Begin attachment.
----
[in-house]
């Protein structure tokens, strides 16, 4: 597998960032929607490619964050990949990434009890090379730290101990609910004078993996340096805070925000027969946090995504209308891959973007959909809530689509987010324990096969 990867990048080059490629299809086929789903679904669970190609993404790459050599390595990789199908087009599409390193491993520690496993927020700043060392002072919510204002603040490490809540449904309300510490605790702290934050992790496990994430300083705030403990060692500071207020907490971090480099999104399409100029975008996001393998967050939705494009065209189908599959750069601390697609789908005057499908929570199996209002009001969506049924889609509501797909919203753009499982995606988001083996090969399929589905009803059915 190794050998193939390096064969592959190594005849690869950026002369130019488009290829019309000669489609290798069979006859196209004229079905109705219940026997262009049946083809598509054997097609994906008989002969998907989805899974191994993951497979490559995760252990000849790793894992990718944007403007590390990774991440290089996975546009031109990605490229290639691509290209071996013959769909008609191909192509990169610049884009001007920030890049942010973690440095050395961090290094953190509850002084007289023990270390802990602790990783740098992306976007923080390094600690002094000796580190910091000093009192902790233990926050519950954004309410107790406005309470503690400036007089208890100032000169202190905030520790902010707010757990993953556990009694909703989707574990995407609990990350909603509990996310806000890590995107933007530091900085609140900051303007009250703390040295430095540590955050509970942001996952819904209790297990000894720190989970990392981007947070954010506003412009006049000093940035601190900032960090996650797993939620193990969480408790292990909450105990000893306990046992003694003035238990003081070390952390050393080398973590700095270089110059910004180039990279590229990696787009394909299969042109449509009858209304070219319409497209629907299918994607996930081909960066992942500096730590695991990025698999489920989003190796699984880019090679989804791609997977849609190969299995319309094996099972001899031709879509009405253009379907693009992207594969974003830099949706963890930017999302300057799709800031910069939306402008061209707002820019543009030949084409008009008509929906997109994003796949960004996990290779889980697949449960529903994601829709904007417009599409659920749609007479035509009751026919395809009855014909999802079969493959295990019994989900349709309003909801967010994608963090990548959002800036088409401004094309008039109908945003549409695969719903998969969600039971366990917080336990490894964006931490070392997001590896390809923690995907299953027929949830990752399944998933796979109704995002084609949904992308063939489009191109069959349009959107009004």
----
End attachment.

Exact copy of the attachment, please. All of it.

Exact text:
[in-house]
């Protein structure tokens, strides 16, 4: 597998960032929607490619964050990949990434009890090379730290101990609910004078993996340096805070925000027969946090995504209308891959973007959909809530689509987010324990096969 990867990048080059490629299809086929789903679904669970190609993404790459050599390595990789199908087009599409390193491993520690496993927020700043060392002072919510204002603040490490809540449904309300510490605790702290934050992790496990994430300083705030403990060692500071207020907490971090480099999104399409100029975008996001393998967050939705494009065209189908599959750069601390697609789908005057499908929570199996209002009001969506049924889609509501797909919203753009499982995606988001083996090969399929589905009803059915 190794050998193939390096064969592959190594005849690869950026002369130019488009290829019309000669489609290798069979006859196209004229079905109705219940026997262009049946083809598509054997097609994906008989002969998907989805899974191994993951497979490559995760252990000849790793894992990718944007403007590390990774991440290089996975546009031109990605490229290639691509290209071996013959769909008609191909192509990169610049884009001007920030890049942010973690440095050395961090290094953190509850002084007289023990270390802990602790990783740098992306976007923080390094600690002094000796580190910091000093009192902790233990926050519950954004309410107790406005309470503690400036007089208890100032000169202190905030520790902010707010757990993953556990009694909703989707574990995407609990990350909603509990996310806000890590995107933007530091900085609140900051303007009250703390040295430095540590955050509970942001996952819904209790297990000894720190989970990392981007947070954010506003412009006049000093940035601190900032960090996650797993939620193990969480408790292990909450105990000893306990046992003694003035238990003081070390952390050393080398973590700095270089110059910004180039990279590229990696787009394909299969042109449509009858209304070219319409497209629907299918994607996930081909960066992942500096730590695991990025698999489920989003190796699984880019090679989804791609997977849609190969299995319309094996099972001899031709879509009405253009379907693009992207594969974003830099949706963890930017999302300057799709800031910069939306402008061209707002820019543009030949084409008009008509929906997109994003796949960004996990290779889980697949449960529903994601829709904007417009599409659920749609007479035509009751026919395809009855014909999802079969493959295990019994989900349709309003909801967010994608963090990548959002800036088409401004094309008039109908945003549409695969719903998969969600039971366990917080336990490894964006931490070392997001590896390809923690995907299953027929949830990752399944998933796979109704995002084609949904992308063939489009191109069959349009959107009004």